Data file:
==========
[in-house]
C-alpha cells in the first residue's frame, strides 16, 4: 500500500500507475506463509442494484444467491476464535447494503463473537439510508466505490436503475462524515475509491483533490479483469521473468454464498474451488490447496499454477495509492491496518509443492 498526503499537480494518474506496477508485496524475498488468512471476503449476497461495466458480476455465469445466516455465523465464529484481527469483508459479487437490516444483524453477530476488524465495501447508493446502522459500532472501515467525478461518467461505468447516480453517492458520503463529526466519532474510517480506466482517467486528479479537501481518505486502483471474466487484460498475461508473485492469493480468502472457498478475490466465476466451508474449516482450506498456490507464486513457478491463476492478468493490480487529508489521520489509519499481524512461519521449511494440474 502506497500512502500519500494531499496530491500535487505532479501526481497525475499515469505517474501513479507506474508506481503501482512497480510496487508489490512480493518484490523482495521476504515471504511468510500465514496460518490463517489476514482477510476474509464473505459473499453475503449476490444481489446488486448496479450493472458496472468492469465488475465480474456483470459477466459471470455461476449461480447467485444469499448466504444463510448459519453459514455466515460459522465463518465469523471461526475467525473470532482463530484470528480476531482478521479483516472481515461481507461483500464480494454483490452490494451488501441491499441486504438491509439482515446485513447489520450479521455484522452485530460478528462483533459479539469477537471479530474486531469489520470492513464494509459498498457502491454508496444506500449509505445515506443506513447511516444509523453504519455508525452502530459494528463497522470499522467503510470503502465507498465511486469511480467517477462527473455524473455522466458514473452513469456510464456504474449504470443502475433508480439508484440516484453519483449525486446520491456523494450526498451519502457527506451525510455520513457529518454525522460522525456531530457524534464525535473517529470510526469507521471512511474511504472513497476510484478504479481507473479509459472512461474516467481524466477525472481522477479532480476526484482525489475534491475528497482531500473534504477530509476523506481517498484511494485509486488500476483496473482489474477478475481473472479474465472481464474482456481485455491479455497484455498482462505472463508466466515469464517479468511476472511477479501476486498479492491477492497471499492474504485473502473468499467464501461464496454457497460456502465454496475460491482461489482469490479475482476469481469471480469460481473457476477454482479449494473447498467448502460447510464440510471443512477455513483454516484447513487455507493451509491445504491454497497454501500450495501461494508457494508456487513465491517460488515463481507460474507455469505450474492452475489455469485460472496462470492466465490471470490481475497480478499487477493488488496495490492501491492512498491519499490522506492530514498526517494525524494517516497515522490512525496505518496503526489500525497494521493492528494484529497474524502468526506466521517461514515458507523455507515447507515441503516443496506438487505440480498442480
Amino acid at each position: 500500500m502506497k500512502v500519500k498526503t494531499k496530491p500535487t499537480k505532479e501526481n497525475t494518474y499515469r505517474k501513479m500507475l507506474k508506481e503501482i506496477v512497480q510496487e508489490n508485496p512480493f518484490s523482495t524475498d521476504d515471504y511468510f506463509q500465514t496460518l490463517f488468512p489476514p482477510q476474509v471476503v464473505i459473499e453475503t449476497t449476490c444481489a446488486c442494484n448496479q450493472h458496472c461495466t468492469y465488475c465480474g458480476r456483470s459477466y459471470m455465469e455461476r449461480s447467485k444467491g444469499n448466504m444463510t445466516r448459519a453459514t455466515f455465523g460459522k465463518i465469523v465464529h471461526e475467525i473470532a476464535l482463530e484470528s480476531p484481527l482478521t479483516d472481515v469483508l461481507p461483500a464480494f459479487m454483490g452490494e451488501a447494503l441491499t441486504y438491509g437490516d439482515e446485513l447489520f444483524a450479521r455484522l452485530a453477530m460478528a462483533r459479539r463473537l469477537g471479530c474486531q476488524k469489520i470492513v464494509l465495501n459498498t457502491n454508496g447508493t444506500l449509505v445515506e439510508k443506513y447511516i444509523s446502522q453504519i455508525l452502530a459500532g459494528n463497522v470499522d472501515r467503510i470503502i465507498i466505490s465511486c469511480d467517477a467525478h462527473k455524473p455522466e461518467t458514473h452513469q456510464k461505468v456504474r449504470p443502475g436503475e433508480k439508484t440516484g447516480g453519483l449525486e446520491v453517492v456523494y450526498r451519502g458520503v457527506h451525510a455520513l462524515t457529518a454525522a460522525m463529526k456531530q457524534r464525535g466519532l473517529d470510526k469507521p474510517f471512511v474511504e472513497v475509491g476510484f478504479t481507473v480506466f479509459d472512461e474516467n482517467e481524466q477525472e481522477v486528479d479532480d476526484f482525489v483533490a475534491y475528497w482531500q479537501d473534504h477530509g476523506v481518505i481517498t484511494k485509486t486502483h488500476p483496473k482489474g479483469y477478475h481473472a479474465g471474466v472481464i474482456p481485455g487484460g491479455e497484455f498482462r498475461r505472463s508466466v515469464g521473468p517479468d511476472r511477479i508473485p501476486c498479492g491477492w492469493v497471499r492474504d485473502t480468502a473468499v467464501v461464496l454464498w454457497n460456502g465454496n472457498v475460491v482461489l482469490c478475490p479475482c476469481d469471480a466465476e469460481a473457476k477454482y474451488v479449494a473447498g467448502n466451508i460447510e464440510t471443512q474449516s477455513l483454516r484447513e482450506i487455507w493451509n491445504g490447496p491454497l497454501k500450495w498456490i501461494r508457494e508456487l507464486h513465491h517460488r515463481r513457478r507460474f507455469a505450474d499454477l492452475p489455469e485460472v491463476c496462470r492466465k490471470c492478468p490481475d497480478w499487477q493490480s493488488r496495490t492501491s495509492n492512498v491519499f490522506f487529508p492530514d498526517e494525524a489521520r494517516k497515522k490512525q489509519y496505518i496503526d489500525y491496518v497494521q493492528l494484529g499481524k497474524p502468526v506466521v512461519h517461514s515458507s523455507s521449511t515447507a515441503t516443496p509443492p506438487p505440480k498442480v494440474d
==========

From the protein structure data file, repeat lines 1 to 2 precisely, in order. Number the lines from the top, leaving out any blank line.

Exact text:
[in-house]
C-alpha cells in the first residue's frame, strides 16, 4: 500500500500507475506463509442494484444467491476464535447494503463473537439510508466505490436503475462524515475509491483533490479483469521473468454464498474451488490447496499454477495509492491496518509443492 498526503499537480494518474506496477508485496524475498488468512471476503449476497461495466458480476455465469445466516455465523465464529484481527469483508459479487437490516444483524453477530476488524465495501447508493446502522459500532472501515467525478461518467461505468447516480453517492458520503463529526466519532474510517480506466482517467486528479479537501481518505486502483471474466487484460498475461508473485492469493480468502472457498478475490466465476466451508474449516482450506498456490507464486513457478491463476492478468493490480487529508489521520489509519499481524512461519521449511494440474 502506497500512502500519500494531499496530491500535487505532479501526481497525475499515469505517474501513479507506474508506481503501482512497480510496487508489490512480493518484490523482495521476504515471504511468510500465514496460518490463517489476514482477510476474509464473505459473499453475503449476490444481489446488486448496479450493472458496472468492469465488475465480474456483470459477466459471470455461476449461480447467485444469499448466504444463510448459519453459514455466515460459522465463518465469523471461526475467525473470532482463530484470528480476531482478521479483516472481515461481507461483500464480494454483490452490494451488501441491499441486504438491509439482515446485513447489520450479521455484522452485530460478528462483533459479539469477537471479530474486531469489520470492513464494509459498498457502491454508496444506500449509505445515506443506513447511516444509523453504519455508525452502530459494528463497522470499522467503510470503502465507498465511486469511480467517477462527473455524473455522466458514473452513469456510464456504474449504470443502475433508480439508484440516484453519483449525486446520491456523494450526498451519502457527506451525510455520513457529518454525522460522525456531530457524534464525535473517529470510526469507521471512511474511504472513497476510484478504479481507473479509459472512461474516467481524466477525472481522477479532480476526484482525489475534491475528497482531500473534504477530509476523506481517498484511494485509486488500476483496473482489474477478475481473472479474465472481464474482456481485455491479455497484455498482462505472463508466466515469464517479468511476472511477479501476486498479492491477492497471499492474504485473502473468499467464501461464496454457497460456502465454496475460491482461489482469490479475482476469481469471480469460481473457476477454482479449494473447498467448502460447510464440510471443512477455513483454516484447513487455507493451509491445504491454497497454501500450495501461494508457494508456487513465491517460488515463481507460474507455469505450474492452475489455469485460472496462470492466465490471470490481475497480478499487477493488488496495490492501491492512498491519499490522506492530514498526517494525524494517516497515522490512525496505518496503526489500525497494521493492528494484529497474524502468526506466521517461514515458507523455507515447507515441503516443496506438487505440480498442480